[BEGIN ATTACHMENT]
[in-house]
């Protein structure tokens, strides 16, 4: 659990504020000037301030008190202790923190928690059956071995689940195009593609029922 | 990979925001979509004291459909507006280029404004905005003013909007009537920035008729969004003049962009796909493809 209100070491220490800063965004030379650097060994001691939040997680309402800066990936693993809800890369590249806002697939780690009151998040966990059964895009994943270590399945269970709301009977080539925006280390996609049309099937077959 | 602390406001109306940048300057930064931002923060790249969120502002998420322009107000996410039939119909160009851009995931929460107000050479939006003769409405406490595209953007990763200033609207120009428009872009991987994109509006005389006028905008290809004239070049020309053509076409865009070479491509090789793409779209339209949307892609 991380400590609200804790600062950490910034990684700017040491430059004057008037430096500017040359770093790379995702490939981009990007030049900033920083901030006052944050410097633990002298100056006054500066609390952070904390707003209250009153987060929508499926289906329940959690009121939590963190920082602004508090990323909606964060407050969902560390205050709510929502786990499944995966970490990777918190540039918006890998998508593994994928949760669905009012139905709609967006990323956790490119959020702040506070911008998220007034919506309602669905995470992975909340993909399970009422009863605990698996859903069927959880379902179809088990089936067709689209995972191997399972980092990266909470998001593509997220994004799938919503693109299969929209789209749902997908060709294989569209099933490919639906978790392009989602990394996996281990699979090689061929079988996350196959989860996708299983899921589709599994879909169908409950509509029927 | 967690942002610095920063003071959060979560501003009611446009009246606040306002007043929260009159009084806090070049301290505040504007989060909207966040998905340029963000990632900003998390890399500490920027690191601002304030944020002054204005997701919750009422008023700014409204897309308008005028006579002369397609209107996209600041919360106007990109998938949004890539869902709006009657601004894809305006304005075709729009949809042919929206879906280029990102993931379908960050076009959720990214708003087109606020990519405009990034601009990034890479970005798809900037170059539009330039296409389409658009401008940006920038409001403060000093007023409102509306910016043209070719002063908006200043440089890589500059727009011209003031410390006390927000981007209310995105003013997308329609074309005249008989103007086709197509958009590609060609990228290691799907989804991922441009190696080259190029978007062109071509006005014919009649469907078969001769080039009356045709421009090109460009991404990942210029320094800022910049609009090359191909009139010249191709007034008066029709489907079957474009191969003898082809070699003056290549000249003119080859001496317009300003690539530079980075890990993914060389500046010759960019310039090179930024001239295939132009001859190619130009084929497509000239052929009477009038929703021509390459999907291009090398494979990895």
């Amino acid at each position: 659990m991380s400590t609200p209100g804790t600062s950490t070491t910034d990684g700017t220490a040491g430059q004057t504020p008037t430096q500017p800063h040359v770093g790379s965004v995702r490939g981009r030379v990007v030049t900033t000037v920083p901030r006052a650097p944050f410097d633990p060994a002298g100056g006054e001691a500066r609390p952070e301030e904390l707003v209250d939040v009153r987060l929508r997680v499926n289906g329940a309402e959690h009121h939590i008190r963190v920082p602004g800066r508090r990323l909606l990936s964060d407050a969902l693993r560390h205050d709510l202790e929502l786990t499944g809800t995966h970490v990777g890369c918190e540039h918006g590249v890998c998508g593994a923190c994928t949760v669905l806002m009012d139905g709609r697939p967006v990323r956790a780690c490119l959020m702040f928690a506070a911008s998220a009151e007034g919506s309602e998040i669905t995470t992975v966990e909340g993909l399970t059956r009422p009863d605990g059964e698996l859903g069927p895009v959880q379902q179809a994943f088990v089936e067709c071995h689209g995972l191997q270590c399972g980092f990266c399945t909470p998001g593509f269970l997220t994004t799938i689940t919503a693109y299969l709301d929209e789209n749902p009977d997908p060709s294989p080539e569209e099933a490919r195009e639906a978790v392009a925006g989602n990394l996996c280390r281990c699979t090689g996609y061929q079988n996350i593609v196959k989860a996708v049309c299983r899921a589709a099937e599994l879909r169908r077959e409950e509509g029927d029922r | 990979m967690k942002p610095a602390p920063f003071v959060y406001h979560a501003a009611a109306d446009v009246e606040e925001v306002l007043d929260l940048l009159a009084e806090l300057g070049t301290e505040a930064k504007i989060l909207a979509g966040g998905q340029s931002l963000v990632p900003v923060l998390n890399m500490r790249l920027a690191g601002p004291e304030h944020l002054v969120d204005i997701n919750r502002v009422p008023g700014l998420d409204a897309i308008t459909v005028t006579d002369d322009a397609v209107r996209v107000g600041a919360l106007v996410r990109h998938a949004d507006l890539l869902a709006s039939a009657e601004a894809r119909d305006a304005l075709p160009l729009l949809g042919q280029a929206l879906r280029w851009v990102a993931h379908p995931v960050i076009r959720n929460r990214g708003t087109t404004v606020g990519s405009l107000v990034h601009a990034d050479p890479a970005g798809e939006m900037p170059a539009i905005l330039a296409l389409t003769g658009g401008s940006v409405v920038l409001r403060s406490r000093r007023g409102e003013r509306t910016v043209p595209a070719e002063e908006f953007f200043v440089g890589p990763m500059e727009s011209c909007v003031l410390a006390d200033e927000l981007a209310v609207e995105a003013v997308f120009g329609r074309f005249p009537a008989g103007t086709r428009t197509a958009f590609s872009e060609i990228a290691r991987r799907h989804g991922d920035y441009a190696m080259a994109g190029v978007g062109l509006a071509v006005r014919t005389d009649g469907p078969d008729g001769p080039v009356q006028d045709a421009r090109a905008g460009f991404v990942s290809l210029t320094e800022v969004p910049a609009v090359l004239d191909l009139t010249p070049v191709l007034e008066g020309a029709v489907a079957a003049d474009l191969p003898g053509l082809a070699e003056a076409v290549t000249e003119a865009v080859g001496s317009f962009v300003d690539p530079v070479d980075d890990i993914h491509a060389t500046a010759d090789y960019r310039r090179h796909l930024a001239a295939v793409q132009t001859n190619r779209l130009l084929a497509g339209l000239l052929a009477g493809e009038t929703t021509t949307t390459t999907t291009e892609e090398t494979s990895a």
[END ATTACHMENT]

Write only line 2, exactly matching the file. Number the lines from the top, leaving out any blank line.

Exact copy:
């Protein structure tokens, strides 16, 4: 659990504020000037301030008190202790923190928690059956071995689940195009593609029922 | 990979925001979509004291459909507006280029404004905005003013909007009537920035008729969004003049962009796909493809 209100070491220490800063965004030379650097060994001691939040997680309402800066990936693993809800890369590249806002697939780690009151998040966990059964895009994943270590399945269970709301009977080539925006280390996609049309099937077959 | 602390406001109306940048300057930064931002923060790249969120502002998420322009107000996410039939119909160009851009995931929460107000050479939006003769409405406490595209953007990763200033609207120009428009872009991987994109509006005389006028905008290809004239070049020309053509076409865009070479491509090789793409779209339209949307892609 991380400590609200804790600062950490910034990684700017040491430059004057008037430096500017040359770093790379995702490939981009990007030049900033920083901030006052944050410097633990002298100056006054500066609390952070904390707003209250009153987060929508499926289906329940959690009121939590963190920082602004508090990323909606964060407050969902560390205050709510929502786990499944995966970490990777918190540039918006890998998508593994994928949760669905009012139905709609967006990323956790490119959020702040506070911008998220007034919506309602669905995470992975909340993909399970009422009863605990698996859903069927959880379902179809088990089936067709689209995972191997399972980092990266909470998001593509997220994004799938919503693109299969929209789209749902997908060709294989569209099933490919639906978790392009989602990394996996281990699979090689061929079988996350196959989860996708299983899921589709599994879909169908409950509509029927 | 967690942002610095920063003071959060979560501003009611446009009246606040306002007043929260009159009084806090070049301290505040504007989060909207966040998905340029963000990632900003998390890399500490920027690191601002304030944020002054204005997701919750009422008023700014409204897309308008005028006579002369397609209107996209600041919360106007990109998938949004890539869902709006009657601004894809305006304005075709729009949809042919929206879906280029990102993931379908960050076009959720990214708003087109606020990519405009990034601009990034890479970005798809900037170059539009330039296409389409658009401008940006920038409001403060000093007023409102509306910016043209070719002063908006200043440089890589500059727009011209003031410390006390927000981007209310995105003013997308329609074309005249008989103007086709197509958009590609060609990228290691799907989804991922441009190696080259190029978007062109071509006005014919009649469907078969001769080039009356045709421009090109460009991404990942210029320094800022910049609009090359191909009139010249191709007034008066029709489907079957474009191969003898082809070699003056290549000249003119080859001496317009300003690539530079980075890990993914060389500046010759960019310039090179930024001239295939132009001859190619130009084929497509000239052929009477009038929703021509390459999907291009090398494979990895």